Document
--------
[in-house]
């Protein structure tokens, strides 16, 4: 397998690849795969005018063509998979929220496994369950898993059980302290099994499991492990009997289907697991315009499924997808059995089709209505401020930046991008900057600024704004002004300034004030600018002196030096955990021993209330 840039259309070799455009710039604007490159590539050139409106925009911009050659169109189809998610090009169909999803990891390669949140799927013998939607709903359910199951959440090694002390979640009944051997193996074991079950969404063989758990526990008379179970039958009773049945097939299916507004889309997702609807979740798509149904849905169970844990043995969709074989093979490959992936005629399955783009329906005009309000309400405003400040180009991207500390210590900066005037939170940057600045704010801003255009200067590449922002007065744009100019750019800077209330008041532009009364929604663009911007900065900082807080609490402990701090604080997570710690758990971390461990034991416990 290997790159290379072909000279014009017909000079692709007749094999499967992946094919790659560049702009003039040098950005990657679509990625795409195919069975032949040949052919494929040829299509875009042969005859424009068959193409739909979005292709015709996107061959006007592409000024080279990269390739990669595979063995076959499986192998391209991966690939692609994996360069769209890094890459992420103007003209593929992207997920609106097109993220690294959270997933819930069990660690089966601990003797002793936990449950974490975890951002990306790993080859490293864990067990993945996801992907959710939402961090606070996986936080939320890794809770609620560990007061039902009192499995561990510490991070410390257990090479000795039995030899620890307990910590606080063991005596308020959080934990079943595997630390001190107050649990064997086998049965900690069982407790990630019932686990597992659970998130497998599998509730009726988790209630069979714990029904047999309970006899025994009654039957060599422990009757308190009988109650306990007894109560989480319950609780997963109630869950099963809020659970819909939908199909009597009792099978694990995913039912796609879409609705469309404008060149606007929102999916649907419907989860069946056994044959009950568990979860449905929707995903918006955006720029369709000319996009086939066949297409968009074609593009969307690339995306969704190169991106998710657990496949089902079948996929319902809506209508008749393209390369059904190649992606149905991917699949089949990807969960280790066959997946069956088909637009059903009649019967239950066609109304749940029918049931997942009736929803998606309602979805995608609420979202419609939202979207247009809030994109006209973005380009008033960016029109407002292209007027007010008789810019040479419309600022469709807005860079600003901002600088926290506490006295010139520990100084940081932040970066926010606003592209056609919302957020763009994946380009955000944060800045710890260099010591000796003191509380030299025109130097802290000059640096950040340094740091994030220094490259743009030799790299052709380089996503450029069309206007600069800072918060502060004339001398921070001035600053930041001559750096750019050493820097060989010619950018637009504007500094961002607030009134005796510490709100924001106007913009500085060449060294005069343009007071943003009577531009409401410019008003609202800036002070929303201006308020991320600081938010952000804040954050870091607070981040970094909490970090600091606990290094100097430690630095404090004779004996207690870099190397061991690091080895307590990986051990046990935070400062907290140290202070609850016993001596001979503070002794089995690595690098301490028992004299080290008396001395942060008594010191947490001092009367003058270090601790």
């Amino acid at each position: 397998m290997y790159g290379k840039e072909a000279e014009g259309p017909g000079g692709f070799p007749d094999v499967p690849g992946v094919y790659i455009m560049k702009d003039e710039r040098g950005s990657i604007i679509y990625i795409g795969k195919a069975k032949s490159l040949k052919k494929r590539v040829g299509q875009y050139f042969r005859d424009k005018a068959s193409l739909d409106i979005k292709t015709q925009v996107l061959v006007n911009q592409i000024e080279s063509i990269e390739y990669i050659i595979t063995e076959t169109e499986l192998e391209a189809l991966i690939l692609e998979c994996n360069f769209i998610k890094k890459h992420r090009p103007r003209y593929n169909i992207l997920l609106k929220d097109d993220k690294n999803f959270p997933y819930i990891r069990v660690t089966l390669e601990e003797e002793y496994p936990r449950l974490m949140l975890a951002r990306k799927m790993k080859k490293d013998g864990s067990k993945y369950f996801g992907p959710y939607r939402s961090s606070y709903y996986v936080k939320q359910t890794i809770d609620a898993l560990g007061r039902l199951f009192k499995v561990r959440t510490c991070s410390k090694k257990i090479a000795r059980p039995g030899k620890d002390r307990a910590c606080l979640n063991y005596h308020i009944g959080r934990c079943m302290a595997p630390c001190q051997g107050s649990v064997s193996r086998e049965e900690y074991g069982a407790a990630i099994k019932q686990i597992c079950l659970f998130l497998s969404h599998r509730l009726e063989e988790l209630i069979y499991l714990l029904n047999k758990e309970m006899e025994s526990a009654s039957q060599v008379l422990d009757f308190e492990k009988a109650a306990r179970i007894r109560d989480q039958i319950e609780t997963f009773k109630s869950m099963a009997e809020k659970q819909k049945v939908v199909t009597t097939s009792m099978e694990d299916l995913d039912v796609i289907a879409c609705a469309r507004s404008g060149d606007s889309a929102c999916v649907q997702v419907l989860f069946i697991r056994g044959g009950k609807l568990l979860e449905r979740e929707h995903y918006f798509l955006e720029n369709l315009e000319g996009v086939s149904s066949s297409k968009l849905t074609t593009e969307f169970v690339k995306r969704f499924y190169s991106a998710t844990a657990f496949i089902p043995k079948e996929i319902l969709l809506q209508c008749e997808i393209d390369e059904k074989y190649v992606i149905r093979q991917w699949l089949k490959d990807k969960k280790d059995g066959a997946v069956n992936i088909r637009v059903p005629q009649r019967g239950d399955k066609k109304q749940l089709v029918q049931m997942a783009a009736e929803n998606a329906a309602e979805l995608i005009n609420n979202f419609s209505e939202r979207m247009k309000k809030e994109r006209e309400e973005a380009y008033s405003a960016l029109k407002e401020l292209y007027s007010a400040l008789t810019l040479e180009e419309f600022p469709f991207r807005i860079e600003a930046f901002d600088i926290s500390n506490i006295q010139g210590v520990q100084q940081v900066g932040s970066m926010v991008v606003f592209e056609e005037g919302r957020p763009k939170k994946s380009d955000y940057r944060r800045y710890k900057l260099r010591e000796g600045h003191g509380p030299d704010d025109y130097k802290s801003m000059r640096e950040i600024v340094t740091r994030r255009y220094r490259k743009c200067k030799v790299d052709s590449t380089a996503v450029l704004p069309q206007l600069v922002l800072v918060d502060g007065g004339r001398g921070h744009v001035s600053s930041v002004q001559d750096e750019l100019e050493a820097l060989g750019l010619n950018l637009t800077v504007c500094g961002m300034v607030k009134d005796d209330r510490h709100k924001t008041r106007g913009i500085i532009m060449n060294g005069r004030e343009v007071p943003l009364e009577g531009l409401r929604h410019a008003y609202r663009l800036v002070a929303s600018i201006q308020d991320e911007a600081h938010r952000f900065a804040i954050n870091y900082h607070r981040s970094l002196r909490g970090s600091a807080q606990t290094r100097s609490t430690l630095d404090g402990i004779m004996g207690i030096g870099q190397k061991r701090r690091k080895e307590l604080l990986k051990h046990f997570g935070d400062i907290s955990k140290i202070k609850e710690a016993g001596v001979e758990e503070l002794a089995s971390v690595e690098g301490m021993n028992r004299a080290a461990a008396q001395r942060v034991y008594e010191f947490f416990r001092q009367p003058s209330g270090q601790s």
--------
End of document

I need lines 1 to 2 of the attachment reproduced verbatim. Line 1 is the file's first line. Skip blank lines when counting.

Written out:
[in-house]
């Protein structure tokens, strides 16, 4: 397998690849795969005018063509998979929220496994369950898993059980302290099994499991492990009997289907697991315009499924997808059995089709209505401020930046991008900057600024704004002004300034004030600018002196030096955990021993209330 840039259309070799455009710039604007490159590539050139409106925009911009050659169109189809998610090009169909999803990891390669949140799927013998939607709903359910199951959440090694002390979640009944051997193996074991079950969404063989758990526990008379179970039958009773049945097939299916507004889309997702609807979740798509149904849905169970844990043995969709074989093979490959992936005629399955783009329906005009309000309400405003400040180009991207500390210590900066005037939170940057600045704010801003255009200067590449922002007065744009100019750019800077209330008041532009009364929604663009911007900065900082807080609490402990701090604080997570710690758990971390461990034991416990 290997790159290379072909000279014009017909000079692709007749094999499967992946094919790659560049702009003039040098950005990657679509990625795409195919069975032949040949052919494929040829299509875009042969005859424009068959193409739909979005292709015709996107061959006007592409000024080279990269390739990669595979063995076959499986192998391209991966690939692609994996360069769209890094890459992420103007003209593929992207997920609106097109993220690294959270997933819930069990660690089966601990003797002793936990449950974490975890951002990306790993080859490293864990067990993945996801992907959710939402961090606070996986936080939320890794809770609620560990007061039902009192499995561990510490991070410390257990090479000795039995030899620890307990910590606080063991005596308020959080934990079943595997630390001190107050649990064997086998049965900690069982407790990630019932686990597992659970998130497998599998509730009726988790209630069979714990029904047999309970006899025994009654039957060599422990009757308190009988109650306990007894109560989480319950609780997963109630869950099963809020659970819909939908199909009597009792099978694990995913039912796609879409609705469309404008060149606007929102999916649907419907989860069946056994044959009950568990979860449905929707995903918006955006720029369709000319996009086939066949297409968009074609593009969307690339995306969704190169991106998710657990496949089902079948996929319902809506209508008749393209390369059904190649992606149905991917699949089949990807969960280790066959997946069956088909637009059903009649019967239950066609109304749940029918049931997942009736929803998606309602979805995608609420979202419609939202979207247009809030994109006209973005380009008033960016029109407002292209007027007010008789810019040479419309600022469709807005860079600003901002600088926290506490006295010139520990100084940081932040970066926010606003592209056609919302957020763009994946380009955000944060800045710890260099010591000796003191509380030299025109130097802290000059640096950040340094740091994030220094490259743009030799790299052709380089996503450029069309206007600069800072918060502060004339001398921070001035600053930041001559750096750019050493820097060989010619950018637009504007500094961002607030009134005796510490709100924001106007913009500085060449060294005069343009007071943003009577531009409401410019008003609202800036002070929303201006308020991320600081938010952000804040954050870091607070981040970094909490970090600091606990290094100097430690630095404090004779004996207690870099190397061991690091080895307590990986051990046990935070400062907290140290202070609850016993001596001979503070002794089995690595690098301490028992004299080290008396001395942060008594010191947490001092009367003058270090601790």